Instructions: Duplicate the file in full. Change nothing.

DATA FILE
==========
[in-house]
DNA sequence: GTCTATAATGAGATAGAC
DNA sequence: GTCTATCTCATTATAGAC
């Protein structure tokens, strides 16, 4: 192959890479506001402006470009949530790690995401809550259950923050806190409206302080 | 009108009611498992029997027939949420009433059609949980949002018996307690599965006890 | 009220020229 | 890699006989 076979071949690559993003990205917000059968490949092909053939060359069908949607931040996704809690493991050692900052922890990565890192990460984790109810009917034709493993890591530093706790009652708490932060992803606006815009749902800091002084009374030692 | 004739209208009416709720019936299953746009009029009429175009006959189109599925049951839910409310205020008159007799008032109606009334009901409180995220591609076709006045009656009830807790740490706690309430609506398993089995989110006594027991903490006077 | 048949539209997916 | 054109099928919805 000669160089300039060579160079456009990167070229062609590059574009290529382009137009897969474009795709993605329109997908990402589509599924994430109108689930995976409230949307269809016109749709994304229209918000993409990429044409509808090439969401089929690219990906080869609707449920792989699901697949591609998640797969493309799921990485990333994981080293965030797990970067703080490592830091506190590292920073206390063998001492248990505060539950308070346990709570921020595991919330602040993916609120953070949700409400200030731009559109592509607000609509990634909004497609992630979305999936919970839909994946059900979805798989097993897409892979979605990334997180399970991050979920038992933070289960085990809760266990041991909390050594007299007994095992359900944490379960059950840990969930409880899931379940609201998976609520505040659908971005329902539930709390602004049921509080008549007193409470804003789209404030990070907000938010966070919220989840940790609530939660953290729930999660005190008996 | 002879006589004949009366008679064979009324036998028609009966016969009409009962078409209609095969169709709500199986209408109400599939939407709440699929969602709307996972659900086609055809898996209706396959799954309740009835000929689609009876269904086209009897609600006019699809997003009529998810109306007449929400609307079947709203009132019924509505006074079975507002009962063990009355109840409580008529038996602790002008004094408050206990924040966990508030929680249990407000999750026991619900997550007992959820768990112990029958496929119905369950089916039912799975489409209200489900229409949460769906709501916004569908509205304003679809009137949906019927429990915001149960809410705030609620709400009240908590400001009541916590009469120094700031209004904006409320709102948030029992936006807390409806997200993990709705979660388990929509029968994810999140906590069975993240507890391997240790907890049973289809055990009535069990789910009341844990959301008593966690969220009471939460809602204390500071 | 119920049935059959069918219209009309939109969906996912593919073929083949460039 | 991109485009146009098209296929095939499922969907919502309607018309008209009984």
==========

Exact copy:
[in-house]
DNA sequence: GTCTATAATGAGATAGAC
DNA sequence: GTCTATCTCATTATAGAC
């Protein structure tokens, strides 16, 4: 192959890479506001402006470009949530790690995401809550259950923050806190409206302080 | 009108009611498992029997027939949420009433059609949980949002018996307690599965006890 | 009220020229 | 890699006989 076979071949690559993003990205917000059968490949092909053939060359069908949607931040996704809690493991050692900052922890990565890192990460984790109810009917034709493993890591530093706790009652708490932060992803606006815009749902800091002084009374030692 | 004739209208009416709720019936299953746009009029009429175009006959189109599925049951839910409310205020008159007799008032109606009334009901409180995220591609076709006045009656009830807790740490706690309430609506398993089995989110006594027991903490006077 | 048949539209997916 | 054109099928919805 000669160089300039060579160079456009990167070229062609590059574009290529382009137009897969474009795709993605329109997908990402589509599924994430109108689930995976409230949307269809016109749709994304229209918000993409990429044409509808090439969401089929690219990906080869609707449920792989699901697949591609998640797969493309799921990485990333994981080293965030797990970067703080490592830091506190590292920073206390063998001492248990505060539950308070346990709570921020595991919330602040993916609120953070949700409400200030731009559109592509607000609509990634909004497609992630979305999936919970839909994946059900979805798989097993897409892979979605990334997180399970991050979920038992933070289960085990809760266990041991909390050594007299007994095992359900944490379960059950840990969930409880899931379940609201998976609520505040659908971005329902539930709390602004049921509080008549007193409470804003789209404030990070907000938010966070919220989840940790609530939660953290729930999660005190008996 | 002879006589004949009366008679064979009324036998028609009966016969009409009962078409209609095969169709709500199986209408109400599939939407709440699929969602709307996972659900086609055809898996209706396959799954309740009835000929689609009876269904086209009897609600006019699809997003009529998810109306007449929400609307079947709203009132019924509505006074079975507002009962063990009355109840409580008529038996602790002008004094408050206990924040966990508030929680249990407000999750026991619900997550007992959820768990112990029958496929119905369950089916039912799975489409209200489900229409949460769906709501916004569908509205304003679809009137949906019927429990915001149960809410705030609620709400009240908590400001009541916590009469120094700031209004904006409320709102948030029992936006807390409806997200993990709705979660388990929509029968994810999140906590069975993240507890391997240790907890049973289809055990009535069990789910009341844990959301008593966690969220009471939460809602204390500071 | 119920049935059959069918219209009309939109969906996912593919073929083949460039 | 991109485009146009098209296929095939499922969907919502309607018309008209009984």